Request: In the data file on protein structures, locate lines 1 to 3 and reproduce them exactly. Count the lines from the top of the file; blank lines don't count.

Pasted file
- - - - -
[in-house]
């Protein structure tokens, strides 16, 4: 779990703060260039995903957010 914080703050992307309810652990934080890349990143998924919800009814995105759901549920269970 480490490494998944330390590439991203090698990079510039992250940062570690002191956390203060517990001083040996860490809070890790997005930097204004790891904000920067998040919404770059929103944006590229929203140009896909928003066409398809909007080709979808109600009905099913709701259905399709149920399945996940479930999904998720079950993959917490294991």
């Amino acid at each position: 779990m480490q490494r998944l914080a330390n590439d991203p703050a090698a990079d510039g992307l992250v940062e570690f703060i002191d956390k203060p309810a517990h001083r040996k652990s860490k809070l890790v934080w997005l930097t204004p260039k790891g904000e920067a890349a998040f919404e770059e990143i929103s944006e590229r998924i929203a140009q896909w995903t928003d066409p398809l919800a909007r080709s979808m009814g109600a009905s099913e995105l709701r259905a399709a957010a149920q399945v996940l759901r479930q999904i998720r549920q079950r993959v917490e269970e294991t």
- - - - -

[in-house]
């Protein structure tokens, strides 16, 4: 779990703060260039995903957010 914080703050992307309810652990934080890349990143998924919800009814995105759901549920269970 480490490494998944330390590439991203090698990079510039992250940062570690002191956390203060517990001083040996860490809070890790997005930097204004790891904000920067998040919404770059929103944006590229929203140009896909928003066409398809909007080709979808109600009905099913709701259905399709149920399945996940479930999904998720079950993959917490294991």
């Amino acid at each position: 779990m480490q490494r998944l914080a330390n590439d991203p703050a090698a990079d510039g992307l992250v940062e570690f703060i002191d956390k203060p309810a517990h001083r040996k652990s860490k809070l890790v934080w997005l930097t204004p260039k790891g904000e920067a890349a998040f919404e770059e990143i929103s944006e590229r998924i929203a140009q896909w995903t928003d066409p398809l919800a909007r080709s979808m009814g109600a009905s099913e995105l709701r259905a399709a957010a149920q399945v996940l759901r479930q999904i998720r549920q079950r993959v917490e269970e294991t």